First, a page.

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Antonio Alvarez, Sr. bought his first boat, the Marjorie France, in 1968. She was a fifty-foot long converted shrimp trawler rigged for hand seining sardines for the fishmeal trade. He had been working with his family in the palm oil business and considered expansion into marine resources as a sound idea that would diversify the family’s assets. By the mid-seventies the fleet had grown to six seiners with capacities of up to four hundred tons per vessel and in 1976 the family built its first seafood plant. The plant’s initial output was limited to three tons per hour, but with the addition of two larger plants in the early eighties, production grew tenfold and the company began to export its own product.  Shortly thereafter, Mr. Alvarez expanded the family’s business into canned sardines, the family’s first venture into food fish.

In 1985 Ecuador suffered through a particularly severe El Niño (a pronounced deviation of ocean currents) and the sardine fishery was hit hard. With the sardine outlook very dim, Antonio Alvarez Sr. traveled to the United States to asses the market there for Ecuador’s bountiful production of mahi-mahi, tuna, snapper, swordfish, grouper and corvina. What he found was a rapidly escalating demand of all of these species at both the retail and foodservice level coupled with a rapidly declining domestic resource that found itself hard pressed to meet demand.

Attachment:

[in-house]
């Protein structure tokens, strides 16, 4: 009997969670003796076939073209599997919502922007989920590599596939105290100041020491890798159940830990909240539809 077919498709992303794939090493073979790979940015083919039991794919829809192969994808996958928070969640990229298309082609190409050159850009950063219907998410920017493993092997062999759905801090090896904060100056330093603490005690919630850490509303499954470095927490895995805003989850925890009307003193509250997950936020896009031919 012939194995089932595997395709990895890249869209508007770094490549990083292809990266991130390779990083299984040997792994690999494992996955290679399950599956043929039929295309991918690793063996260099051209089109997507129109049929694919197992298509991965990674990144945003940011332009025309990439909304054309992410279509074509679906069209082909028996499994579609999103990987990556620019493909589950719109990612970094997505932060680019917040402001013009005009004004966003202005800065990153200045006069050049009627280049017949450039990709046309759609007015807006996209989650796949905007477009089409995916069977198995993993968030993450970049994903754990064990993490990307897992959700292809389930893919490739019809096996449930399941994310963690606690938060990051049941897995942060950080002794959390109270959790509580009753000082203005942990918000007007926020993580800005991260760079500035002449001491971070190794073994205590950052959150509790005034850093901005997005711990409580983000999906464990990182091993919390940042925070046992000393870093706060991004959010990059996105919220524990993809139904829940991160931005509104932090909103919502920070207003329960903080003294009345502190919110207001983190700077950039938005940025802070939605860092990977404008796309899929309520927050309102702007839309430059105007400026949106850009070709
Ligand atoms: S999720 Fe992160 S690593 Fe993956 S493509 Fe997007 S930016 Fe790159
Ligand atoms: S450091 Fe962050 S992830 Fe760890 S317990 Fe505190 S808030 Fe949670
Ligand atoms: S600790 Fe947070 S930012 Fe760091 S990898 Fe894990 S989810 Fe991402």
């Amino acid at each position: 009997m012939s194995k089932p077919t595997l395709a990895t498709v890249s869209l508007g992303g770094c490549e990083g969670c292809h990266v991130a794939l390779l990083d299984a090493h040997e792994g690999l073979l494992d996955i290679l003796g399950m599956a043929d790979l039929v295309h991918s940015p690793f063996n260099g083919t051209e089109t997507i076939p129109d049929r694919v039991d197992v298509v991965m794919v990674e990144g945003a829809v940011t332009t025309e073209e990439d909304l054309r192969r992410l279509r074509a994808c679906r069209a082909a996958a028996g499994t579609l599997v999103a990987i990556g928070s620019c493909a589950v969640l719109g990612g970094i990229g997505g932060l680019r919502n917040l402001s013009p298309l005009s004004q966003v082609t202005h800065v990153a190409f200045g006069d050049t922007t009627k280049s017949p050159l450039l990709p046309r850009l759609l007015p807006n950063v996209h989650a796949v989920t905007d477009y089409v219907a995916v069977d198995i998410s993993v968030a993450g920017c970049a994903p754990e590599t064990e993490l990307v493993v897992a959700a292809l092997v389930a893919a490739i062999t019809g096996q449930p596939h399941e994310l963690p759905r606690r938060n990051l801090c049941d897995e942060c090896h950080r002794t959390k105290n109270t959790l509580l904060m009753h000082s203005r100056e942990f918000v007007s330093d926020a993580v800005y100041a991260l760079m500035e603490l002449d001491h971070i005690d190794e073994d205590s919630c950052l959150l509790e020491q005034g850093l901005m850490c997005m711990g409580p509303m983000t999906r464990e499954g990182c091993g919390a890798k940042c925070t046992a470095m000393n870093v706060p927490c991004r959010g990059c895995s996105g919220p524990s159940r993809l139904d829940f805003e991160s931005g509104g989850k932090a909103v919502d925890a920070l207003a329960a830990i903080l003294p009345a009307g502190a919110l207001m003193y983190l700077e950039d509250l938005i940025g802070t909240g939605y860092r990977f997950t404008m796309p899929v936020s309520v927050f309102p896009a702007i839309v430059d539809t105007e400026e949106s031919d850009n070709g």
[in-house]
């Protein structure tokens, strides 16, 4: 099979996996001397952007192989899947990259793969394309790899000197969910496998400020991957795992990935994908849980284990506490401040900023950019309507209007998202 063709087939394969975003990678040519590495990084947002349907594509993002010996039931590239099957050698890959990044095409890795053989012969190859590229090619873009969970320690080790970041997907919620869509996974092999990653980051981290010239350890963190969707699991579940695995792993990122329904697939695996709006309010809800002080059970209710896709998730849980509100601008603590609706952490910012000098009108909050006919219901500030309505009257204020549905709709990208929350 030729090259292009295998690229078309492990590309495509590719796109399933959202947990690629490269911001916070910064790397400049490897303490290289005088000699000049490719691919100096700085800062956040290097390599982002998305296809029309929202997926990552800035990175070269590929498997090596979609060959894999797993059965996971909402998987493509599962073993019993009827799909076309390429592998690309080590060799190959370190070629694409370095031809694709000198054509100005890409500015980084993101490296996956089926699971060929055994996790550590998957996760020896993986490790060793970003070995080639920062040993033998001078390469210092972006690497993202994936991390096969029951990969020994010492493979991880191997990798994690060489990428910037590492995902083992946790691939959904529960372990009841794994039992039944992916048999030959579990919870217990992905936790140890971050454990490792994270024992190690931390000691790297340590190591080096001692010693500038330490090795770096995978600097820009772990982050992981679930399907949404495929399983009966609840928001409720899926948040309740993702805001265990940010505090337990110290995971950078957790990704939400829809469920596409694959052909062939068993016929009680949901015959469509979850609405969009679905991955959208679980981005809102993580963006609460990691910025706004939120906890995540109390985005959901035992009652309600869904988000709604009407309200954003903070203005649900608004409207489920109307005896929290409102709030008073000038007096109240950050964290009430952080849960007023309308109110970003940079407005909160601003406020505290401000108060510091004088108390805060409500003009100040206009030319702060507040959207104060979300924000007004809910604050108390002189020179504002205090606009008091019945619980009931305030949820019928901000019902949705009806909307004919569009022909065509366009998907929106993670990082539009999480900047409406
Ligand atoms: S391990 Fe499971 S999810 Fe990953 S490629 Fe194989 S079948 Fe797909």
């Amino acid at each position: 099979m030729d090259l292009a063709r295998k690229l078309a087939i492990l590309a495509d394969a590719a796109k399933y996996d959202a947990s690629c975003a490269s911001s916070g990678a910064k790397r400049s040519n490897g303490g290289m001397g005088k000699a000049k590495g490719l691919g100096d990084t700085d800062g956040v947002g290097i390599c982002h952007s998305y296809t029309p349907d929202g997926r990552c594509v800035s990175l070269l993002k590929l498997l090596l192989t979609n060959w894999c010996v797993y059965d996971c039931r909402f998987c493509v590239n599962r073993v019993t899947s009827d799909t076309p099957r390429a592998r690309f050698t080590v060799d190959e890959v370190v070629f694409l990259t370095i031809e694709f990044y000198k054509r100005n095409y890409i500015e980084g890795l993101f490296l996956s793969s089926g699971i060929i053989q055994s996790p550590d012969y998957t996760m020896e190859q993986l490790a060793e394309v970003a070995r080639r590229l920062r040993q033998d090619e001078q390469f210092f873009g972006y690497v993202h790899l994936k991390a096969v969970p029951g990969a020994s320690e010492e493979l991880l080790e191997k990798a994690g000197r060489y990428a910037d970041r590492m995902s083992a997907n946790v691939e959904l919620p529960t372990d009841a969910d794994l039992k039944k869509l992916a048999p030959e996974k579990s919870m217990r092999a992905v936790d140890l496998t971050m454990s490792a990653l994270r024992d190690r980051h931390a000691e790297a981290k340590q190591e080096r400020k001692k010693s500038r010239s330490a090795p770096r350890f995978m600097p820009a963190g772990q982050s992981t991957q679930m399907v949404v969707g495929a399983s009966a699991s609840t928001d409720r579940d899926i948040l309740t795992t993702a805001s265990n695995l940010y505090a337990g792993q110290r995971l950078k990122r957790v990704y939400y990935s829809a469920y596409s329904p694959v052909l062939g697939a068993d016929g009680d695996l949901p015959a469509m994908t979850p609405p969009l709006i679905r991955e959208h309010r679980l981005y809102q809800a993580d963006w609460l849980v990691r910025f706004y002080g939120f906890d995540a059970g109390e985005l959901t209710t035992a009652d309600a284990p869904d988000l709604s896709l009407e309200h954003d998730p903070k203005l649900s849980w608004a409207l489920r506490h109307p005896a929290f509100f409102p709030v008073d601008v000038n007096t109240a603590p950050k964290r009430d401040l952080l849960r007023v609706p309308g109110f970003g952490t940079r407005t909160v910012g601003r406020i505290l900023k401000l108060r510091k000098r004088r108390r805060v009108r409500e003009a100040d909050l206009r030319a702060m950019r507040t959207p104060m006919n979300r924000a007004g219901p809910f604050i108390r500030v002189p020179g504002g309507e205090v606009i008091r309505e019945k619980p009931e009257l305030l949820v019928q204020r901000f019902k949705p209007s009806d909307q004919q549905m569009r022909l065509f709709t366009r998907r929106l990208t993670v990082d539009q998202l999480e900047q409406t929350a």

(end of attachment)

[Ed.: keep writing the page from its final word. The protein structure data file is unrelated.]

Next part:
When Mr. Alvarez returned to Ecuador he shared his vision with two prominent leaders of the Ecuadorian fishing industry, Bartolomé Fernández and Jorge Appenzauser. Sensing the same opportunity as Mr. Alvarez, they became involved in the conversion of the seiner fleet to longliners in order to harvest these high demand species.  With the newly converted longliner fleet in place, they established Frigolab San Mateo (Frigoríficos y Laboratorios), a food fish processing plant that continues to set the bar for excellence to this day.

In the early nineties the family joined forces with Julio Fiallo, without question one of the premier marketers of seafood to South Florida’s vibrant and growing Latin market. The need for steady production led to the acquisition of a fleet of longliners in Panama and the establishment Productos Oceano S.A., a processing plant modeled after the high standards achieved at Frigolab San Mateo. The combination of direct from the boat sourcing and dynamic marketing provided the impetus for continuous growth that remains a hallmark of our Group.

Today, our 85,000 square foot Miami home office provides executive, logistical and administrative support for over 900 seafood professionals from Manta to Miami. Our operations include the boatyards, docks, plants and vessel support necessary to keep our nearly 100 longliners fishing in the Eastern Pacific from Northern Peru to the Bay of Panama because, make no mistake, the company Antonio Alvarez Sr. started with his converted shrimp trawler in 1968 is still a fishing company.